High influence points are observations that most influence, hence the name, the shape of the regression equation. If an observation is a high influence point, the slope of the regression line would change significantly if that one point was removed from the data set. While outliers and leverage points are defined in the context of the target and feature space, respectively, influence points are found in the (**X,Y**) space, as for an observation to have a large sway over the regression equation, it requires information from both the **X** and **Y** spaces.

In the case of a single predictor, a high influence point would be one that either bends the line noticeably upward or downward, thus having an undue effect on the estimate of the slope. The effect of an influence point is shown in the dummy data below, where the presence of a single observation reduces the magnitude of the slope of the regression by almost ⅓. However, in the third graph, an observation that is both a leverage point (in X) and outlier (in Y) is not a high influence point because it has little effect on the slope of the regression despite being isolated in both the X and Y space.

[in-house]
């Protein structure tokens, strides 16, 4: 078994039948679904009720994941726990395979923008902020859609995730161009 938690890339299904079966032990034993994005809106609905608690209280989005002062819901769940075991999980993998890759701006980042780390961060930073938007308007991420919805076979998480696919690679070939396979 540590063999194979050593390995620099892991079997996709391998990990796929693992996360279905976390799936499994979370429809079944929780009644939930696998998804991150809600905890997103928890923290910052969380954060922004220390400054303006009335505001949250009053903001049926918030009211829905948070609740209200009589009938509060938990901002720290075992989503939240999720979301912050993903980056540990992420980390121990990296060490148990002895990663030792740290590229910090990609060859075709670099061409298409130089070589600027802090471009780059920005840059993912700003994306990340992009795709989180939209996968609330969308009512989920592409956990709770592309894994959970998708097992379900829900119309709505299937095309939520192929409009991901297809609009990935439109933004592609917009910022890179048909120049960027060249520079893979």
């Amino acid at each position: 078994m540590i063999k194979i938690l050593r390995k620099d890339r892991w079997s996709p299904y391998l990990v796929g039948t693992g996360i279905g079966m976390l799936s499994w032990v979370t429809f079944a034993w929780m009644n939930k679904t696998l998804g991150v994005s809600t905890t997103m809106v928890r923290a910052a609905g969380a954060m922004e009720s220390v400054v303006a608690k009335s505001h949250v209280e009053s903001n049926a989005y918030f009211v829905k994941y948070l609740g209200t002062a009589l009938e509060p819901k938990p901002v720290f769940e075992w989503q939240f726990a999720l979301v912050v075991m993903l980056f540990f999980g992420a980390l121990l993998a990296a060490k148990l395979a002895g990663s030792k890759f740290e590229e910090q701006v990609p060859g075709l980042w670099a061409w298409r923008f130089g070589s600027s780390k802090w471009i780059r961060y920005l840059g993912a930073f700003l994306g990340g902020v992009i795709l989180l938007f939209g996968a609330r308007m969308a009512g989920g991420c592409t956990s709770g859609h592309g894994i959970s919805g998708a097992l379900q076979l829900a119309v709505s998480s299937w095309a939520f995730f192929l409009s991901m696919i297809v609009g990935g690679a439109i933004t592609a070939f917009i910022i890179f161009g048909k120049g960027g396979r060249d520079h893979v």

The most common diagnostic for detecting influence points is Cook’s Distance, and points that have large Cook values might need to be investigated further. In the process of data exploration, it is important to verify the quality of the data being captured, as it is often the case that these points are due to issues in the underlying collection of the data.